Unless there's something in the final bill that I missed (anyone have a link to it?) I don't see how this is censorship. My guess is that what you end up with is a lot like watching movies on airline flights. Greene does note (citing Marjorie Heins of the Free Expression Policy Project) that optional technologies have a distressing tendency to become mandates, such as Internet nanny filters in public libraries. Agreed that's a danger, but I still don't see a problem with the home consumer customizing the family viewing environment.

Update: Cory has a rant about this bill, and WIRED's story by Katie Dean provides a handy link into Thomas. Dean links to the House version of the bill. Thanks to commenter using the handle "joe" for these pointers.

Update 2: the story is also appearing on more conventional media, including Declan on CNET, and an unbylined AP story (here on siliconvalley.com). Declan points out that the draconian punishments in the bill would in theory permit authorities to target individual P2P users with remarkably high penalties for sharing a single movie. Pontification on the obvious decay of a society that treats "theft" of "virtual property" more severely than actual theft of real property are left as an exercise for someone else.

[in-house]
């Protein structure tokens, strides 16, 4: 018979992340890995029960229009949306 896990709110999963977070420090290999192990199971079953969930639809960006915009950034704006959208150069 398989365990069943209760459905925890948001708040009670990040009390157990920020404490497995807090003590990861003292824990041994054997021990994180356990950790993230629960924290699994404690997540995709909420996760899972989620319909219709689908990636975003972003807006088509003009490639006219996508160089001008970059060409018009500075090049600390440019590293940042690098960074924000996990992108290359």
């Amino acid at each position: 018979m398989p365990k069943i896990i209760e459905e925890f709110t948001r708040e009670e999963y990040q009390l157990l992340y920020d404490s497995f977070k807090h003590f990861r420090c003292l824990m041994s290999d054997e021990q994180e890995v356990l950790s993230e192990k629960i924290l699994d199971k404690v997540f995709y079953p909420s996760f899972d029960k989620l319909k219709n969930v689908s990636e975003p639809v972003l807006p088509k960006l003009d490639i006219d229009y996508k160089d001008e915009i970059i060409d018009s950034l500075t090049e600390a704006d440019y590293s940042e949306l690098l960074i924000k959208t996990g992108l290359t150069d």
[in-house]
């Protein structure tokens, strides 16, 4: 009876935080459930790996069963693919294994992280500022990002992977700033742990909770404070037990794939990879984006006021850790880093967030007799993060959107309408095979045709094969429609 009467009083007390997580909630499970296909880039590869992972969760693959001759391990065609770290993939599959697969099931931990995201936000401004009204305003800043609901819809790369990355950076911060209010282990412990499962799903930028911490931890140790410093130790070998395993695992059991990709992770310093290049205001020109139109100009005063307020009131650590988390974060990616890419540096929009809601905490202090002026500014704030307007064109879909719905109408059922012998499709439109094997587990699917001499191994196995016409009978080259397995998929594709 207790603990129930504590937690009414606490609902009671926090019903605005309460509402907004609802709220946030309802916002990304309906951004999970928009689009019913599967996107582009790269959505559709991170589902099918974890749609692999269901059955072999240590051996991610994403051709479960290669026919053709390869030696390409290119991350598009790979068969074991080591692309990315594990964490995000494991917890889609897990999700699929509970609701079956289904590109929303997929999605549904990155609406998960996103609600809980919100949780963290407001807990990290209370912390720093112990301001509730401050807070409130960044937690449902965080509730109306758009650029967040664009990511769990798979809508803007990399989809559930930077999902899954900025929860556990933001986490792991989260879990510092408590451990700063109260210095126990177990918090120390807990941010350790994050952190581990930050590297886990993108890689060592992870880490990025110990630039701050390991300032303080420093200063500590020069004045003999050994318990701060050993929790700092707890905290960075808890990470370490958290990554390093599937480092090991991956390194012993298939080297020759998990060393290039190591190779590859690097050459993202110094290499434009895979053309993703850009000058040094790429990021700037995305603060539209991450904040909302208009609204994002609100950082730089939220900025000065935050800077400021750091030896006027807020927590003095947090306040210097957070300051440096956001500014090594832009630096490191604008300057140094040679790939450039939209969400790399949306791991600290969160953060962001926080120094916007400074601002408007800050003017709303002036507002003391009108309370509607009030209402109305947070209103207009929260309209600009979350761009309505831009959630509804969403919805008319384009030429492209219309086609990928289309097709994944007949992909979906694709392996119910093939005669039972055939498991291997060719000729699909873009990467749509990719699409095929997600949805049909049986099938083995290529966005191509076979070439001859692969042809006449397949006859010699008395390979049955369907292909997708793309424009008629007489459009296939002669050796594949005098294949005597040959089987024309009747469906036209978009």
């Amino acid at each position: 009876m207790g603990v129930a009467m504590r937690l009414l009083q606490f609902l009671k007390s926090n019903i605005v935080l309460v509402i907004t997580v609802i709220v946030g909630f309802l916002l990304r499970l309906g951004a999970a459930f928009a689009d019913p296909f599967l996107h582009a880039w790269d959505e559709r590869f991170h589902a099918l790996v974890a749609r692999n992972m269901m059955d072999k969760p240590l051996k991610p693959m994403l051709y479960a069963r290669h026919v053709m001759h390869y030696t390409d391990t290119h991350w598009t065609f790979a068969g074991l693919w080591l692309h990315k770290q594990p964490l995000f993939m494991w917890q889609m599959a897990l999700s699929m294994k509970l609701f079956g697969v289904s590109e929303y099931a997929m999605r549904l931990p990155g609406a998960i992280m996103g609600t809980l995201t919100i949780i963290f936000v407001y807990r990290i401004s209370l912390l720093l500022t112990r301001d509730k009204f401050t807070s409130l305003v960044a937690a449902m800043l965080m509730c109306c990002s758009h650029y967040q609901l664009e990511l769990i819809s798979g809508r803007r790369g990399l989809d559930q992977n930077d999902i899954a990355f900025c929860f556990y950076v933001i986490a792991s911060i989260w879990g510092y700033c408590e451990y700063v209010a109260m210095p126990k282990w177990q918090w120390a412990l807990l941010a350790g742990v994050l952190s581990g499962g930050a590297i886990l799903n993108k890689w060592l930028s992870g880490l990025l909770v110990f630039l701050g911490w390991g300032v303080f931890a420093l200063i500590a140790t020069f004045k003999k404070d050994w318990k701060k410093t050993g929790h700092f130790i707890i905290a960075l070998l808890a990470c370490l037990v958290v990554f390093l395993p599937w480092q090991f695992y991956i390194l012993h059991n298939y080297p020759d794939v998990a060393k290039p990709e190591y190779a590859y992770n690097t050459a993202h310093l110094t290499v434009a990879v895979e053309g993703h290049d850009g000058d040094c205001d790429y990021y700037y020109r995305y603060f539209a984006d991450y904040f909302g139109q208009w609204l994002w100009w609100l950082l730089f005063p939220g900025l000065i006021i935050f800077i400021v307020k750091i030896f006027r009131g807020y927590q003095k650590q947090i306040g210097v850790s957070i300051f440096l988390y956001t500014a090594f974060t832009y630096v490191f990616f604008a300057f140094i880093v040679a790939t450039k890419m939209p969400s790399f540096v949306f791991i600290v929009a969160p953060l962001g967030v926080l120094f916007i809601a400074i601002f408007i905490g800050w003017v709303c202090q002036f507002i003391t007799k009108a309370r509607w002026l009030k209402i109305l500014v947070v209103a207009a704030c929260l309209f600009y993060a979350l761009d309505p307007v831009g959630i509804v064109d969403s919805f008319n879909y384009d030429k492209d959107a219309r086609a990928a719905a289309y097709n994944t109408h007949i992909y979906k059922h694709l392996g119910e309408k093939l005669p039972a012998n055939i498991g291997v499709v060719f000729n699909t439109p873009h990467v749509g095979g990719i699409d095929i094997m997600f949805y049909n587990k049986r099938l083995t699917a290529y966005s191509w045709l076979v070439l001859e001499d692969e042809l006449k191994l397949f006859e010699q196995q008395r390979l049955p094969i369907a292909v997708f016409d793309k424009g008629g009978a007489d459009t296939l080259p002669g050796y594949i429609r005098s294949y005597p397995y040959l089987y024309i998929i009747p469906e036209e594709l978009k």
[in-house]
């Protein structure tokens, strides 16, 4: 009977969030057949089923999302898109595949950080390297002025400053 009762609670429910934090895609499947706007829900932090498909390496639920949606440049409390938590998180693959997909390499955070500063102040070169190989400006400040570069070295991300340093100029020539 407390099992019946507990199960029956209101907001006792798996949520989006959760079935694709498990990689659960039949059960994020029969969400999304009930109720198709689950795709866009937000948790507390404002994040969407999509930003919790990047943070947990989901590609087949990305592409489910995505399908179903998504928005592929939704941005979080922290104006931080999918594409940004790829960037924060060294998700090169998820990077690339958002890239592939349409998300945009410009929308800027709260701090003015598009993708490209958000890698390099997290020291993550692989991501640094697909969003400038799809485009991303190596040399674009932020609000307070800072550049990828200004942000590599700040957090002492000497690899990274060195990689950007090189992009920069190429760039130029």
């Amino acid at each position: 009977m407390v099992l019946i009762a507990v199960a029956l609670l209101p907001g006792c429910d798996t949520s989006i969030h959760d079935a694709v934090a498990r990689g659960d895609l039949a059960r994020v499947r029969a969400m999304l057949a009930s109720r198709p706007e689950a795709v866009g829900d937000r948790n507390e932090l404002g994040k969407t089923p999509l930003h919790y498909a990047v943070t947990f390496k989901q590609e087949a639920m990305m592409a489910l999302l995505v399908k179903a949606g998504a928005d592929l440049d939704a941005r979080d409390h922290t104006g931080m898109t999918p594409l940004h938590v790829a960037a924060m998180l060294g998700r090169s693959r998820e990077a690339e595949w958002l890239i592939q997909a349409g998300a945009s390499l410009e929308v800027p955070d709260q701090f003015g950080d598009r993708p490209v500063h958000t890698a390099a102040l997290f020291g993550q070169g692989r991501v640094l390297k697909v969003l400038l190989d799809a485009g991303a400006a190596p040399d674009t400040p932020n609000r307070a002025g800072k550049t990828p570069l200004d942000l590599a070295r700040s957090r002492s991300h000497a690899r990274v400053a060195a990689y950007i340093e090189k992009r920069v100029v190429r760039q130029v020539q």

Comments (14) + TrackBacks (0) | Category: Laws and Regulations


COMMENTS

1. Seth Finkelstein on April 20, 2005 3:20 PM writes...

Oh no ... fooder for yet another go-around for "The meaning of censorship *is* ..." :-(

Permalink to Comment

2. joe on April 20, 2005 3:33 PM writes...

It looks like the same Bill Doctorow Cory pointed to earlier:
http://www.boingboing.net/2005/04/20/new_copyright_bill_p.html

and Wired has this story:
http://www.wired.com/news/politics/0,1283,67269,00.html

Permalink to Comment

3. Walt Crawford on April 20, 2005 3:37 PM writes...

You're not the only one who doesn't see this as censorship.

My only problem with this act is that it should not have been necessary: the MPAA should not be able to sue to keep you from watching a legally-purchased copy of a movie in the manner you choose, even if that involves paying someone else (ClearPlay) to suppress the bad bits.